Dave Ramsey Says You're 'Playing With Fire' if You Take Out This Type of Mortgage

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  • There are different types of mortgage loans, but it's always important to make sure your loan is affordable.
  • Dave Ramsey warns an adjustable-rate mortgage could be dangerous.

Don't get a mortgage without reading this important warning from Dave Ramsey.

When you borrow to buy a home, you have to make sure you research all of your loan options. You'll want to get a mortgage you can comfortably afford for the entire life of the loan.

Unfortunately, there are certain types of loans that expose you to much more risk than others. Finance expert Dave Ramsey warned about a specific kind of loan you may want to steer clear of.

This type of mortgage could be dangerous, Ramsey says

According to Ramsey, adjustable-rate mortgages could be a very high-risk type of mortgage loan.

An adjustable-rate mortgage, or ARM, is a loan that has an initial interest rate that's generally lower than the rate you would be offered if you opted for a fixed-rate mortgage instead. However, the catch is that this initial rate is guaranteed only for a short time such as three years or five years, while a fixed-rate loan has a rate that will remain unchanged during your entire payback period.

The fact that your rate can change with an ARM is a huge cause of concern, according to Ramsey.

"Look, it doesn't matter if it's a three-year or a five-year ARM -- the fact is, your interest rate is adjustable (which means your rate isn't locked in forever and will go up!), and you'll have zero control over it," Ramsey warned. "When you get an ARM, you're playing with fire -- why take the risk?"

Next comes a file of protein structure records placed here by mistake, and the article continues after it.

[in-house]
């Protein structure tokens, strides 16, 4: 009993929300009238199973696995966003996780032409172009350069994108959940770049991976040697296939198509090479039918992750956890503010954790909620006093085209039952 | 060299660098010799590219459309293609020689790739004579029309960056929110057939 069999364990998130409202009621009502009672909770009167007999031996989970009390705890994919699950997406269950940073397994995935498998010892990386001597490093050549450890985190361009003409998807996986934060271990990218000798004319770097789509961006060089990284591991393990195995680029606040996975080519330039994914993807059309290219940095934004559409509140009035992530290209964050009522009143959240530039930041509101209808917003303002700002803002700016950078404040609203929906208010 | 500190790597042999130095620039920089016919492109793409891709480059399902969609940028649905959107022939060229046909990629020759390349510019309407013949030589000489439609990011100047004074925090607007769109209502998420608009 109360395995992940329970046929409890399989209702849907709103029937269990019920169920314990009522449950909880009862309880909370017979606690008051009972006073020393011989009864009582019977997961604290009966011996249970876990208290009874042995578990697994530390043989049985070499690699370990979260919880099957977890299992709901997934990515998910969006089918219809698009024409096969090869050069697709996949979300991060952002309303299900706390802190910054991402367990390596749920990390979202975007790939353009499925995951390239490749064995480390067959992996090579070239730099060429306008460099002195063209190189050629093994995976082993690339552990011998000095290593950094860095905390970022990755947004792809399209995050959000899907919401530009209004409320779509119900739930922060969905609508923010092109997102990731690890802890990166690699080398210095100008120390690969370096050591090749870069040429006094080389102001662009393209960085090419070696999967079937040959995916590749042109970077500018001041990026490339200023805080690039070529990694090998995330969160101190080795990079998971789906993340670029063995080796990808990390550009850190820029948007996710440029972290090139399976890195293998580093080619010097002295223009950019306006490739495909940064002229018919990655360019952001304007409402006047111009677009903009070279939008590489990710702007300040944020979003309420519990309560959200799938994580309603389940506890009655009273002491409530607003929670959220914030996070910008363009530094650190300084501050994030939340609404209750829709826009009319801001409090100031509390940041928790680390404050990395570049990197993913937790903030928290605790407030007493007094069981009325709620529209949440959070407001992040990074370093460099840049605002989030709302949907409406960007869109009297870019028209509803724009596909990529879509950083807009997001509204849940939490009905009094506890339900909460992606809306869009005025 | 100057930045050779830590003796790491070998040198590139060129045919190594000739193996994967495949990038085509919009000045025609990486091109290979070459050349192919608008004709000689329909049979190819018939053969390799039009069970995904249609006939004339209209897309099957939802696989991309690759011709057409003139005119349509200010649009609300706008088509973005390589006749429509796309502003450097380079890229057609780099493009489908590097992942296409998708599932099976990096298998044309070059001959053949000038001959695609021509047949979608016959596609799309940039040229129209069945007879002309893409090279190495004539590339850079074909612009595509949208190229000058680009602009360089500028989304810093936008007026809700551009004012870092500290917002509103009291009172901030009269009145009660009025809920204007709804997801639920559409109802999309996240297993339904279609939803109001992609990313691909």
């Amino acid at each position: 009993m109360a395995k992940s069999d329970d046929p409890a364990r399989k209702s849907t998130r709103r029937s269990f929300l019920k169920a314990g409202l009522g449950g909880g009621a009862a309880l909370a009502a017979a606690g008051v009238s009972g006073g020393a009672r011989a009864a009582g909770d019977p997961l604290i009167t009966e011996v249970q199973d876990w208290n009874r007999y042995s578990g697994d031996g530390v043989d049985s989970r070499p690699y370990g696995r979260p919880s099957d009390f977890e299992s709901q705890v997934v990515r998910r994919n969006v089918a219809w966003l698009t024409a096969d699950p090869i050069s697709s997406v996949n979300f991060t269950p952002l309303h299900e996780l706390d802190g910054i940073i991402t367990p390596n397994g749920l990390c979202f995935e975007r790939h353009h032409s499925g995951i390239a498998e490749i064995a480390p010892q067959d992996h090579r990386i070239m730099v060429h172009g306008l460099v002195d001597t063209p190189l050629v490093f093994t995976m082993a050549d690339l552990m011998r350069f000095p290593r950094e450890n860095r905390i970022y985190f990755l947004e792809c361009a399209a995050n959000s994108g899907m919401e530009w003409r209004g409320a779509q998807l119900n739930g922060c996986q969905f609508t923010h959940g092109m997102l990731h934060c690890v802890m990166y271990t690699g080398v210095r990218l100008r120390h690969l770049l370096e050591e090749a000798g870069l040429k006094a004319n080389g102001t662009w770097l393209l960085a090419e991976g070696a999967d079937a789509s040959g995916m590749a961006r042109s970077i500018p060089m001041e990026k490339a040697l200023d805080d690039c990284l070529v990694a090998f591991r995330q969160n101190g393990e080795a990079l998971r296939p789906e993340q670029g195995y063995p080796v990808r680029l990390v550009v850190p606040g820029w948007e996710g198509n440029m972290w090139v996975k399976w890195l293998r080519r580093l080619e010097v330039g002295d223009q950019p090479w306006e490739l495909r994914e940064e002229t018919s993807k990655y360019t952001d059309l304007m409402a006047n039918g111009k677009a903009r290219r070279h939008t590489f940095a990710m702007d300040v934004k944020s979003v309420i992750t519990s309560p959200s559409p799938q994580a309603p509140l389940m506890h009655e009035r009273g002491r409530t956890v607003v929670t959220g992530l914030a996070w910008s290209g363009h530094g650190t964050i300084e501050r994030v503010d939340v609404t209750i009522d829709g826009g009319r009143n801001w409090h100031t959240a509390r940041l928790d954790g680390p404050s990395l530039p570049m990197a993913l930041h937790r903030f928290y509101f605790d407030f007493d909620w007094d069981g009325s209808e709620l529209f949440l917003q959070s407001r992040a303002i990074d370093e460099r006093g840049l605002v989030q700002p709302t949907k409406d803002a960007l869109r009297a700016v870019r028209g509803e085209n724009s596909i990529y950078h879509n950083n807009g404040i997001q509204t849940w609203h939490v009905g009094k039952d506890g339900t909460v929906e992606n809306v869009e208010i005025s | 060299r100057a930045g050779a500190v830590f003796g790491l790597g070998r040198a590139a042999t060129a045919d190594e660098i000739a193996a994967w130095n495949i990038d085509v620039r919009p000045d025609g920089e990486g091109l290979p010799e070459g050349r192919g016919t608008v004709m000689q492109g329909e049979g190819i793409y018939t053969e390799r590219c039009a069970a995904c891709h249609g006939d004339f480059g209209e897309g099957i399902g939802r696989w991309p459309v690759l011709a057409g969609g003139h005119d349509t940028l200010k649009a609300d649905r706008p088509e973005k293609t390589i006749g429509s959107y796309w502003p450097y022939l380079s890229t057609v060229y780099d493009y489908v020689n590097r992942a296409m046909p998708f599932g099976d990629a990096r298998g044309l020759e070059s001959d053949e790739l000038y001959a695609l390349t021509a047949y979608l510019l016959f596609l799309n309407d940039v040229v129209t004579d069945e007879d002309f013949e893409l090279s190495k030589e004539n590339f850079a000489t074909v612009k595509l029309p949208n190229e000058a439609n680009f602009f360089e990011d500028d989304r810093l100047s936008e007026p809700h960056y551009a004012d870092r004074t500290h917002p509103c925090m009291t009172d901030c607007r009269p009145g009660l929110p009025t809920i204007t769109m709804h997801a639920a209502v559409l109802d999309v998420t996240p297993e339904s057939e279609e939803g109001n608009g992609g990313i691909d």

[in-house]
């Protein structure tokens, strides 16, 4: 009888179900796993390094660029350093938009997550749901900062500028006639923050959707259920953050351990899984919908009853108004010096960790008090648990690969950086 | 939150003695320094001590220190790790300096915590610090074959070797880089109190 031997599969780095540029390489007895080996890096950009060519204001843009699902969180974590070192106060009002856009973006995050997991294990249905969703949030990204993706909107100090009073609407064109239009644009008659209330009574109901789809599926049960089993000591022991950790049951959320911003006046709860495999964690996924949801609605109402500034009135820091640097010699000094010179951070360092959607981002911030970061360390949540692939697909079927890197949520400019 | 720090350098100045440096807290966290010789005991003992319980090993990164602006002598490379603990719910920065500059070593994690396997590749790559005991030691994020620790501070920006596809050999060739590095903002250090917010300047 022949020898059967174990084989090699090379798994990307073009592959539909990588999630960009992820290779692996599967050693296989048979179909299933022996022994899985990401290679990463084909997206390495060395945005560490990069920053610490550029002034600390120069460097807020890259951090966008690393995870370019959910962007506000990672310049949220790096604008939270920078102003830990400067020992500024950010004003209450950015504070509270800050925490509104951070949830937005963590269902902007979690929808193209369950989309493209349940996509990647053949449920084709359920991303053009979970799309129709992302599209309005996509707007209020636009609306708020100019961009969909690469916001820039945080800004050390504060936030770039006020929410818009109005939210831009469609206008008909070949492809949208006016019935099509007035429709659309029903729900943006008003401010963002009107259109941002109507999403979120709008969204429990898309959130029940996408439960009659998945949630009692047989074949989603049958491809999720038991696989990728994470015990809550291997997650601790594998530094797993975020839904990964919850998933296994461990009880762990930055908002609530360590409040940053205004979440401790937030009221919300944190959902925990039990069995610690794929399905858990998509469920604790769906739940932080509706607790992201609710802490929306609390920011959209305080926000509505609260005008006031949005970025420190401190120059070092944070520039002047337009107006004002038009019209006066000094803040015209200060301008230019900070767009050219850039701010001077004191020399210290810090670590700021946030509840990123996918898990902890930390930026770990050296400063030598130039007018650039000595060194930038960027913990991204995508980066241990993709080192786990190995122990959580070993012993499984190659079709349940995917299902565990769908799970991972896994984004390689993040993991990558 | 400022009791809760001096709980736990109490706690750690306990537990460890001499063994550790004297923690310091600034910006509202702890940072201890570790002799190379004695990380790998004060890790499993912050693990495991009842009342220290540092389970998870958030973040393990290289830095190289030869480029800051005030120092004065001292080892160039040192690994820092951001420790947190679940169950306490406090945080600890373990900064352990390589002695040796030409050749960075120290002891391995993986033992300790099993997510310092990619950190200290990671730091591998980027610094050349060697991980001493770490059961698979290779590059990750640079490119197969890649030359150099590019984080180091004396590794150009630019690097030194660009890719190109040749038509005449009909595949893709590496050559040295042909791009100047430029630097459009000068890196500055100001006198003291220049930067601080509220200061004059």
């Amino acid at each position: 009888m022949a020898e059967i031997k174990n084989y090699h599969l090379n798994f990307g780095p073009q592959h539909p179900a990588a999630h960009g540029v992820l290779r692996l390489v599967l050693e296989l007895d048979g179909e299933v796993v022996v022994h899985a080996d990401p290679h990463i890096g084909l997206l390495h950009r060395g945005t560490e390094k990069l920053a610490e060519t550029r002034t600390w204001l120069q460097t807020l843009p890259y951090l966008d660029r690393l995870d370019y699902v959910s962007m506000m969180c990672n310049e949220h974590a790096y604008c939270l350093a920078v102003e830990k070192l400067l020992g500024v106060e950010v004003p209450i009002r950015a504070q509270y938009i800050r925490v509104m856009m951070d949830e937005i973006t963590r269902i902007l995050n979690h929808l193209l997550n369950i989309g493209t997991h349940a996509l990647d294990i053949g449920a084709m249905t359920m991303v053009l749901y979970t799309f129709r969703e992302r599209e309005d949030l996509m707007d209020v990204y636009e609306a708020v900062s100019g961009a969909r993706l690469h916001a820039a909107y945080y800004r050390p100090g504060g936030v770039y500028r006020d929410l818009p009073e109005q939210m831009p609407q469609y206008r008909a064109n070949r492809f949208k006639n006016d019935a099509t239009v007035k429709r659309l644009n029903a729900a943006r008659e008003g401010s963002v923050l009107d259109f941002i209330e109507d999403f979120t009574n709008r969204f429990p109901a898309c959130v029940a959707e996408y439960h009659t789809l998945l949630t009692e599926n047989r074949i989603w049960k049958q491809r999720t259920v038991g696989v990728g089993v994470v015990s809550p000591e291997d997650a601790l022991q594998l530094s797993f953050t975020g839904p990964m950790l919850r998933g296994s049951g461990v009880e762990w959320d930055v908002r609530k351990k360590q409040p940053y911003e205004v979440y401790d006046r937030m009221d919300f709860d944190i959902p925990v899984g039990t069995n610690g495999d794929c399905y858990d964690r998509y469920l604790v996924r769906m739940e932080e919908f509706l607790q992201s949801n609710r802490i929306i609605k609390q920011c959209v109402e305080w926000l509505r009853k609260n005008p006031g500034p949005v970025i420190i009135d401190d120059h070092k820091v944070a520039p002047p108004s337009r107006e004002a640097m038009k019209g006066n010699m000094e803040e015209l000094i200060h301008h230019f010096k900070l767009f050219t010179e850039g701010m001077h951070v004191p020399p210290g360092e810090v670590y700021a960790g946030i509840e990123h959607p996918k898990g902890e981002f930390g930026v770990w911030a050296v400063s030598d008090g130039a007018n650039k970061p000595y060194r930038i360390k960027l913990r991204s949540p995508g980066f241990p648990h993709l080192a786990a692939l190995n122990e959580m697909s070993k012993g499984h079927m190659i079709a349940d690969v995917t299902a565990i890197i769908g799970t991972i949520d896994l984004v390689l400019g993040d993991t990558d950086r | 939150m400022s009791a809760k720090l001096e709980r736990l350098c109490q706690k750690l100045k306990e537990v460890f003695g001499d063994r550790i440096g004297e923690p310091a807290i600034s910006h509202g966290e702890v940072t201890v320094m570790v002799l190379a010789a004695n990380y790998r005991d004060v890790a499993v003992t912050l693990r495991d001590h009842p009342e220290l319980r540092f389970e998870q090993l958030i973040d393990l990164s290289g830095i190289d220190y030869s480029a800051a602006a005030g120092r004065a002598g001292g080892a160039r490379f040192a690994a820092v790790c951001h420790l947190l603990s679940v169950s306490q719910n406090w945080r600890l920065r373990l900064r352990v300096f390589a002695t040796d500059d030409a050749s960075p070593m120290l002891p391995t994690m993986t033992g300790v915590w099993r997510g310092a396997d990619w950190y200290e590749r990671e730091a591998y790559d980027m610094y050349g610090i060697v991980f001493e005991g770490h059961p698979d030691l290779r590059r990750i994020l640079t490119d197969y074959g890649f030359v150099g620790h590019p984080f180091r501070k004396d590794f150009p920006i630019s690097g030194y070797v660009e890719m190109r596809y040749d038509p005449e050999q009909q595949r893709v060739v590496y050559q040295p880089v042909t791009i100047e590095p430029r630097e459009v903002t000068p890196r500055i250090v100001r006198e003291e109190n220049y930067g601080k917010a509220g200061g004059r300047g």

Should you listen to Ramsey?

Ramsey is absolutely right that an ARM is a dangerous option for most home buyers. The sad reality is, you could see your total borrowing costs and interest rates go up dramatically if your financing cost is not locked in. When you don't have a fixed-rate loan, rising rates for ARMs could lead to disaster. This has been a big problem for people in the past.

"If that rate is sky-high, your mortgage payments will be too… potentially leaving you unable to pay your mortgage," Ramsey warned. "That's exactly what happened back when the housing market crashed in 2008, causing foreclosures and bankruptcies galore."

While some borrowers believe they will be able to refinance to a more affordable loan if rates rise, this isn't a great strategy. ARMs become more expensive only if a benchmark financial index shows rates are rising. That means if your rate is going up on your ARM, chances are good that any other mortgage you could get would have a high rate too. If rates are rising because the economy is going south, this could affect your income and your ability to refinance as well.

You don't want to gamble your home on a bet that rates won't rise or a bet that you'll be able to afford to pay more if they do. If you are considering an ARM, you should know exactly how high your payment could climb, and you should make sure that larger amount is affordable at your current income level. If that's not the case, steer clear. And even if you could afford to pay a higher rate in the future, think about whether that's something you want to do or whether you'd rather choose the safer option and ensure your housing costs remain well within your budget.

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